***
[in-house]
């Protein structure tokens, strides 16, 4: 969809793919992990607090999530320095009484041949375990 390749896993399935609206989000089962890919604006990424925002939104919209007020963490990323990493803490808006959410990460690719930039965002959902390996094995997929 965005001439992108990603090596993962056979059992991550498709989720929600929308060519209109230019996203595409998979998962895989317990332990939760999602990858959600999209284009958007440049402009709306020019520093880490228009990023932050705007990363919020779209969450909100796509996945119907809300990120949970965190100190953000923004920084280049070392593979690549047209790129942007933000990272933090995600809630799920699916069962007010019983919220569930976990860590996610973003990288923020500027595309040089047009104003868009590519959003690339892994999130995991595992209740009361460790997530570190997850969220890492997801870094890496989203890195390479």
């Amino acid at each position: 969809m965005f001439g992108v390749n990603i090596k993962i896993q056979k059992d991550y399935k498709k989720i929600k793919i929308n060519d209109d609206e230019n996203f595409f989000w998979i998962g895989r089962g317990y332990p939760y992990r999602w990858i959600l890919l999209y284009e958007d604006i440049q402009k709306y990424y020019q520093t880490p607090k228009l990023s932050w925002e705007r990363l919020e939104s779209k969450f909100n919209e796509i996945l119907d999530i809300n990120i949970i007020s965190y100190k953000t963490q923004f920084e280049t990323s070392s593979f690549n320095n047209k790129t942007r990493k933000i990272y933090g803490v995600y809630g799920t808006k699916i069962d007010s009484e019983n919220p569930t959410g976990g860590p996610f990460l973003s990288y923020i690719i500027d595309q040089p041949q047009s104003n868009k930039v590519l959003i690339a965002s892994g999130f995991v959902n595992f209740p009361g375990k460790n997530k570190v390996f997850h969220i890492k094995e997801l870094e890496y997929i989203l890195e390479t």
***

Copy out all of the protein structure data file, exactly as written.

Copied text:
[in-house]
């Protein structure tokens, strides 16, 4: 969809793919992990607090999530320095009484041949375990 390749896993399935609206989000089962890919604006990424925002939104919209007020963490990323990493803490808006959410990460690719930039965002959902390996094995997929 965005001439992108990603090596993962056979059992991550498709989720929600929308060519209109230019996203595409998979998962895989317990332990939760999602990858959600999209284009958007440049402009709306020019520093880490228009990023932050705007990363919020779209969450909100796509996945119907809300990120949970965190100190953000923004920084280049070392593979690549047209790129942007933000990272933090995600809630799920699916069962007010019983919220569930976990860590996610973003990288923020500027595309040089047009104003868009590519959003690339892994999130995991595992209740009361460790997530570190997850969220890492997801870094890496989203890195390479």
């Amino acid at each position: 969809m965005f001439g992108v390749n990603i090596k993962i896993q056979k059992d991550y399935k498709k989720i929600k793919i929308n060519d209109d609206e230019n996203f595409f989000w998979i998962g895989r089962g317990y332990p939760y992990r999602w990858i959600l890919l999209y284009e958007d604006i440049q402009k709306y990424y020019q520093t880490p607090k228009l990023s932050w925002e705007r990363l919020e939104s779209k969450f909100n919209e796509i996945l119907d999530i809300n990120i949970i007020s965190y100190k953000t963490q923004f920084e280049t990323s070392s593979f690549n320095n047209k790129t942007r990493k933000i990272y933090g803490v995600y809630g799920t808006k699916i069962d007010s009484e019983n919220p569930t959410g976990g860590p996610f990460l973003s990288y923020i690719i500027d595309q040089p041949q047009s104003n868009k930039v590519l959003i690339a965002s892994g999130f995991v959902n595992f209740p009361g375990k460790n997530k570190v390996f997850h969220i890492k094995e997801l870094e890496y997929i989203l890195e390479t």